• To be thorough enough to describe everything needed to consume or produce a REST API.

Open API V3 Prism

When designing APIs, it can be difficult to get meaningful feedback until you have a real API to share. That’s a complex process if you’re prototyping APIs in code. Prism is the mock server that enables you to have a test API that behaves how you specify without having to write a single line of code. For teams working in a CI/CD workflow, enterprise companies looking to get client-side teams involved as soon as possible, or small start-ups working on a big project with fewer resources, mock servers get feedback earlier in the development process and lead to more efficient results.

Prism is a set of packages for API mocking with OpenAPI v2 (formerly known as Swagger) and OpenAPI v3. For example, given an API description document you can spin up a mock HTTP server and respond realistically based on your requests. The big advantage to this is that Prism v3 now has a dynamic example generator which will produce a large variety of data output, rather than static data for each response. This allows for a larger range of instant feedback than ever before.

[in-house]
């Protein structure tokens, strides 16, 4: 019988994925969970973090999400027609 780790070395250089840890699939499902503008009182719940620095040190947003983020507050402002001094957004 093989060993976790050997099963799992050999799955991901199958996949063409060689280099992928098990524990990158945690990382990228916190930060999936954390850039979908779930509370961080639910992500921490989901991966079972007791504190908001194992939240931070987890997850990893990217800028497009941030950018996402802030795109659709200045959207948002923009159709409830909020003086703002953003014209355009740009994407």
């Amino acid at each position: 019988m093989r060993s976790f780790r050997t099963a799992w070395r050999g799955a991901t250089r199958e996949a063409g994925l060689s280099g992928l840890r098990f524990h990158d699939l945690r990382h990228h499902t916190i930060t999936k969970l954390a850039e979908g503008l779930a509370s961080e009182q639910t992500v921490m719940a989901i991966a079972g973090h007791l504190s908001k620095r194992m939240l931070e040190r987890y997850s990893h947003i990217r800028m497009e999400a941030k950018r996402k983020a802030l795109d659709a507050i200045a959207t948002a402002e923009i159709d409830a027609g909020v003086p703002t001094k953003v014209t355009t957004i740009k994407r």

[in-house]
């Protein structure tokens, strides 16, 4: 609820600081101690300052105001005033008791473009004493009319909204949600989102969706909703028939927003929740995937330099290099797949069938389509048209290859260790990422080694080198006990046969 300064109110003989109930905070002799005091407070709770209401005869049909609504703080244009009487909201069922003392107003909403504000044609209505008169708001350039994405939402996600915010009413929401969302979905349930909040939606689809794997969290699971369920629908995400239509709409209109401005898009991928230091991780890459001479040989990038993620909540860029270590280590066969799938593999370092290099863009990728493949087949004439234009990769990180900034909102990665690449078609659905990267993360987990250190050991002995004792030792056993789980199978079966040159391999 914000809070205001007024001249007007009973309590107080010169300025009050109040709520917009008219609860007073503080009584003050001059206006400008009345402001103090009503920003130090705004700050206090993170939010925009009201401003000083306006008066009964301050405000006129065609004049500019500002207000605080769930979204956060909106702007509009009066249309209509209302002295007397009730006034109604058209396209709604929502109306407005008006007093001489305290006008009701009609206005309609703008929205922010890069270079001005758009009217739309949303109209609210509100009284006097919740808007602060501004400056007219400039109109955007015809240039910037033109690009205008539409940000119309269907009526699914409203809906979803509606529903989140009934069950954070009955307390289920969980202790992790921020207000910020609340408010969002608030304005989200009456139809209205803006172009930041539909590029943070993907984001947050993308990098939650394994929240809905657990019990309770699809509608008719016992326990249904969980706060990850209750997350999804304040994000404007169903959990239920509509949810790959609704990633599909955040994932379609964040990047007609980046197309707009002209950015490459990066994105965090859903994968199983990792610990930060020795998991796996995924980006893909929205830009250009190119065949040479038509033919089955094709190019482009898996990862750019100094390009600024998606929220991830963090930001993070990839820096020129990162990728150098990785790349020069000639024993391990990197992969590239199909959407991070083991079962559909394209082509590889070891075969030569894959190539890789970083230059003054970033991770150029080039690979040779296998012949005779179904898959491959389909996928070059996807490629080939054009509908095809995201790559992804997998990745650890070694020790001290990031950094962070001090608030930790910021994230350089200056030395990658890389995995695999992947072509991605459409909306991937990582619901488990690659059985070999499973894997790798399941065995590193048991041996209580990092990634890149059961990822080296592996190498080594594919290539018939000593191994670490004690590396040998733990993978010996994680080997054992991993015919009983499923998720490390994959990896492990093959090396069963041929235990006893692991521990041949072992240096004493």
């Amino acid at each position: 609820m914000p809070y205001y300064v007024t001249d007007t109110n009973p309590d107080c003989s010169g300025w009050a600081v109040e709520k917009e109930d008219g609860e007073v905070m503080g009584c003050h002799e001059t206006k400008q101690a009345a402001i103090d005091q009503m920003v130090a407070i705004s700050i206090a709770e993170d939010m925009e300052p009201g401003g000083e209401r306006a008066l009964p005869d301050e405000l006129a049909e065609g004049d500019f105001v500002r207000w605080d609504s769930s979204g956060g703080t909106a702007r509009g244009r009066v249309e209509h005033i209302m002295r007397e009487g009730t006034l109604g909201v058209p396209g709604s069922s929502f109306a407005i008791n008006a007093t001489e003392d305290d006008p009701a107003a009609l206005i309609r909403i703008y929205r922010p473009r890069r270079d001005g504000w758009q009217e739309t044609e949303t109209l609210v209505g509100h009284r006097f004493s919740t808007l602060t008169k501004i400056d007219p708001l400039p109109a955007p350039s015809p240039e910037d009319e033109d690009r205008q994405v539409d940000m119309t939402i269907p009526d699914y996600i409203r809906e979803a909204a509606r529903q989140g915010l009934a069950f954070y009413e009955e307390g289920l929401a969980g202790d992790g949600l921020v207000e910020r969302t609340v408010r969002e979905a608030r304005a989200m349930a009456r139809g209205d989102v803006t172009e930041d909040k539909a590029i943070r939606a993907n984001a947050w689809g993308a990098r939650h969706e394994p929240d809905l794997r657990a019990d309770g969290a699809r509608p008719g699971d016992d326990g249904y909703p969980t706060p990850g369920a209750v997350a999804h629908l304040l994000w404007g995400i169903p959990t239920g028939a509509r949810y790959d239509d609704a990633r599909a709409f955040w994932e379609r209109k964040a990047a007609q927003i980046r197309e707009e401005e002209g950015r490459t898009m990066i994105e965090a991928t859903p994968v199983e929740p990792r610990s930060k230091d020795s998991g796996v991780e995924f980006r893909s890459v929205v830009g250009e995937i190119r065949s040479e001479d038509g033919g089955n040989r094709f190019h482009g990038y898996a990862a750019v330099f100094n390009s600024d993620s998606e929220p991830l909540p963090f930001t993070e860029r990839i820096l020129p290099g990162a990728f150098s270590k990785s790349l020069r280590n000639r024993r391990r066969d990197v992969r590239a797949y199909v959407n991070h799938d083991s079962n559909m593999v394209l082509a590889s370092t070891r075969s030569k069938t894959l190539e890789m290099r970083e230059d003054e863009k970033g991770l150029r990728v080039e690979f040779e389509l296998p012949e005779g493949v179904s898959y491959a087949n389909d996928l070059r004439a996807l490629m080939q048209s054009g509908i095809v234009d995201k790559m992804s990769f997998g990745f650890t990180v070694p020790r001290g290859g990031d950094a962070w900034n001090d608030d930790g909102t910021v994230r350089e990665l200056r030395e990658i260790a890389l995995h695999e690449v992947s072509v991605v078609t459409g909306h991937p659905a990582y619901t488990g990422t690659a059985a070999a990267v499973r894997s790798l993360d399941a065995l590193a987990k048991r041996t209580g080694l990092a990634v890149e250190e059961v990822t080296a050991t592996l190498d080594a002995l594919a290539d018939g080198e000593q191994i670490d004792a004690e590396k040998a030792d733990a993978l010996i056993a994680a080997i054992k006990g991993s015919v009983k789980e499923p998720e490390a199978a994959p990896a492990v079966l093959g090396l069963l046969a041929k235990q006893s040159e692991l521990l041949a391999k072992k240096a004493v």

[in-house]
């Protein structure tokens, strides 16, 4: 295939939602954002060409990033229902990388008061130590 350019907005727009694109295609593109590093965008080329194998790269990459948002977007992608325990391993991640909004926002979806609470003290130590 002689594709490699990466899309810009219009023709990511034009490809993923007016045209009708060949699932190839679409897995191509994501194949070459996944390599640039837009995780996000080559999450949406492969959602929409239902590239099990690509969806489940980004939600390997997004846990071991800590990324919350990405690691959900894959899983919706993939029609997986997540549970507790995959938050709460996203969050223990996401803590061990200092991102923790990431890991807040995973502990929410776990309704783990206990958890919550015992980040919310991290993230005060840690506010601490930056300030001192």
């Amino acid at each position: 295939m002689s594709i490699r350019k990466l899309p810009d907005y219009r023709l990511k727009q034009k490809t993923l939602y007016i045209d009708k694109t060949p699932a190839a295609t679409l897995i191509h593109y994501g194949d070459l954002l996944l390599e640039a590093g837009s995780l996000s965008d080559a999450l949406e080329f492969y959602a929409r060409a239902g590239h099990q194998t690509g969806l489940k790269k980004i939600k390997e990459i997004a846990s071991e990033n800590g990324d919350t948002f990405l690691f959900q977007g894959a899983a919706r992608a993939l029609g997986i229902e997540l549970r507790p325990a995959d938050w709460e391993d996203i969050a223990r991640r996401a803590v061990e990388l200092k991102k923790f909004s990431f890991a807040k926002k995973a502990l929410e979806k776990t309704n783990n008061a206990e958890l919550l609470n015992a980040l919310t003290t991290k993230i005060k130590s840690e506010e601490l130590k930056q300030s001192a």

JHipster is, in a nutshell, a high-level code generator built upon an extensive list of cutting-edge development tools and platforms. 

The main components of the tool are:

JHipster creates, with just a few shell commands, a full-fledged Java web project with a friendly, responsive front-end, documented REST API, comprehensive test coverage, basic security and database integration! The resulting code is well commented and follows industries best practices.

Other key technologies leveraged by it are:

More reads...

Anyways, JHipster has a very nice feature for generating a full fledge microservice architecture using Netflix’s open source software and the Spring Cloud project, also including Docker.

JHipster microservices

JHipster and Kubernetes and Istio





















JHipster documentation things

Spring REST API exception handling with Zalando and more

Problem is a small library with the purpose of standardizing the way Java-based Rest APIs express errors to their consumers.

Problem is an abstraction of any error we want to inform about. It contains handy information about the error. Let's see the default representation of a Problem response: